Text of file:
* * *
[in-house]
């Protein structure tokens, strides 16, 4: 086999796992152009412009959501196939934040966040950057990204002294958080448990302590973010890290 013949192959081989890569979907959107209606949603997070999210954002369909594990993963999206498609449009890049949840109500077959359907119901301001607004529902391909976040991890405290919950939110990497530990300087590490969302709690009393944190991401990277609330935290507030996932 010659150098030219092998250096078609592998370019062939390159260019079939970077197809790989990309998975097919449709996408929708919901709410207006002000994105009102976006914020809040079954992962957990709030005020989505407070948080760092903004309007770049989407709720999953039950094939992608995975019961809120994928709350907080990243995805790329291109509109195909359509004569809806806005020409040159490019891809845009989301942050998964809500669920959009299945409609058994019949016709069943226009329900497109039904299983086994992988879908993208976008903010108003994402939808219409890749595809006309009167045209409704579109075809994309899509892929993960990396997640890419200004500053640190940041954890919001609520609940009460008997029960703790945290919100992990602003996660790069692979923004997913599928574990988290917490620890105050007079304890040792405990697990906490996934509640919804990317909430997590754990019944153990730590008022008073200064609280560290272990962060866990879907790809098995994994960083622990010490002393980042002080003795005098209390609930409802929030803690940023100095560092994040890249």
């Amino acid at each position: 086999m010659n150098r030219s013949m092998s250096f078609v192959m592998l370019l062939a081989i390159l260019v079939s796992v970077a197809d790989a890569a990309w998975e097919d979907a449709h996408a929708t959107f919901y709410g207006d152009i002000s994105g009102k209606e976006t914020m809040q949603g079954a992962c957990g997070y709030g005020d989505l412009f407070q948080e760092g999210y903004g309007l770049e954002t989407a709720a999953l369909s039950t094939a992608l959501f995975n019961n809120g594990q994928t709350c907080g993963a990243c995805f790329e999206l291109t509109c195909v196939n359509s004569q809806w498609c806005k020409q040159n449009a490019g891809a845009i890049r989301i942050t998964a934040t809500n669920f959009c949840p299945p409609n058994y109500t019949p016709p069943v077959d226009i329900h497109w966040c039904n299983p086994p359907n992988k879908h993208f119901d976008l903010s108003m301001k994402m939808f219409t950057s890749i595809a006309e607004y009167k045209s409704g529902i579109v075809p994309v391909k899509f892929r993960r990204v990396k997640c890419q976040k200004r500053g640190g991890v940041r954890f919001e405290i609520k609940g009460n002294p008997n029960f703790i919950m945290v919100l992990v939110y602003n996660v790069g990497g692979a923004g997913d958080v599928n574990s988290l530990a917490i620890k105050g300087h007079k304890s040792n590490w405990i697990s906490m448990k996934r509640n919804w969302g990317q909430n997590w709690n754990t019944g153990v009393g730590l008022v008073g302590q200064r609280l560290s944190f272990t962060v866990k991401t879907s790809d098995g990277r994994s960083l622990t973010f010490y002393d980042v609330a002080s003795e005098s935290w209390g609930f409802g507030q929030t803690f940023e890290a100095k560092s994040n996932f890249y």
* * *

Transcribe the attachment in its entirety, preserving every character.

[in-house]
């Protein structure tokens, strides 16, 4: 086999796992152009412009959501196939934040966040950057990204002294958080448990302590973010890290 013949192959081989890569979907959107209606949603997070999210954002369909594990993963999206498609449009890049949840109500077959359907119901301001607004529902391909976040991890405290919950939110990497530990300087590490969302709690009393944190991401990277609330935290507030996932 010659150098030219092998250096078609592998370019062939390159260019079939970077197809790989990309998975097919449709996408929708919901709410207006002000994105009102976006914020809040079954992962957990709030005020989505407070948080760092903004309007770049989407709720999953039950094939992608995975019961809120994928709350907080990243995805790329291109509109195909359509004569809806806005020409040159490019891809845009989301942050998964809500669920959009299945409609058994019949016709069943226009329900497109039904299983086994992988879908993208976008903010108003994402939808219409890749595809006309009167045209409704579109075809994309899509892929993960990396997640890419200004500053640190940041954890919001609520609940009460008997029960703790945290919100992990602003996660790069692979923004997913599928574990988290917490620890105050007079304890040792405990697990906490996934509640919804990317909430997590754990019944153990730590008022008073200064609280560290272990962060866990879907790809098995994994960083622990010490002393980042002080003795005098209390609930409802929030803690940023100095560092994040890249």
């Amino acid at each position: 086999m010659n150098r030219s013949m092998s250096f078609v192959m592998l370019l062939a081989i390159l260019v079939s796992v970077a197809d790989a890569a990309w998975e097919d979907a449709h996408a929708t959107f919901y709410g207006d152009i002000s994105g009102k209606e976006t914020m809040q949603g079954a992962c957990g997070y709030g005020d989505l412009f407070q948080e760092g999210y903004g309007l770049e954002t989407a709720a999953l369909s039950t094939a992608l959501f995975n019961n809120g594990q994928t709350c907080g993963a990243c995805f790329e999206l291109t509109c195909v196939n359509s004569q809806w498609c806005k020409q040159n449009a490019g891809a845009i890049r989301i942050t998964a934040t809500n669920f959009c949840p299945p409609n058994y109500t019949p016709p069943v077959d226009i329900h497109w966040c039904n299983p086994p359907n992988k879908h993208f119901d976008l903010s108003m301001k994402m939808f219409t950057s890749i595809a006309e607004y009167k045209s409704g529902i579109v075809p994309v391909k899509f892929r993960r990204v990396k997640c890419q976040k200004r500053g640190g991890v940041r954890f919001e405290i609520k609940g009460n002294p008997n029960f703790i919950m945290v919100l992990v939110y602003n996660v790069g990497g692979a923004g997913d958080v599928n574990s988290l530990a917490i620890k105050g300087h007079k304890s040792n590490w405990i697990s906490m448990k996934r509640n919804w969302g990317q909430n997590w709690n754990t019944g153990v009393g730590l008022v008073g302590q200064r609280l560290s944190f272990t962060v866990k991401t879907s790809d098995g990277r994994s960083l622990t973010f010490y002393d980042v609330a002080s003795e005098s935290w209390g609930f409802g507030q929030t803690f940023e890290a100095k560092s994040n996932f890249y």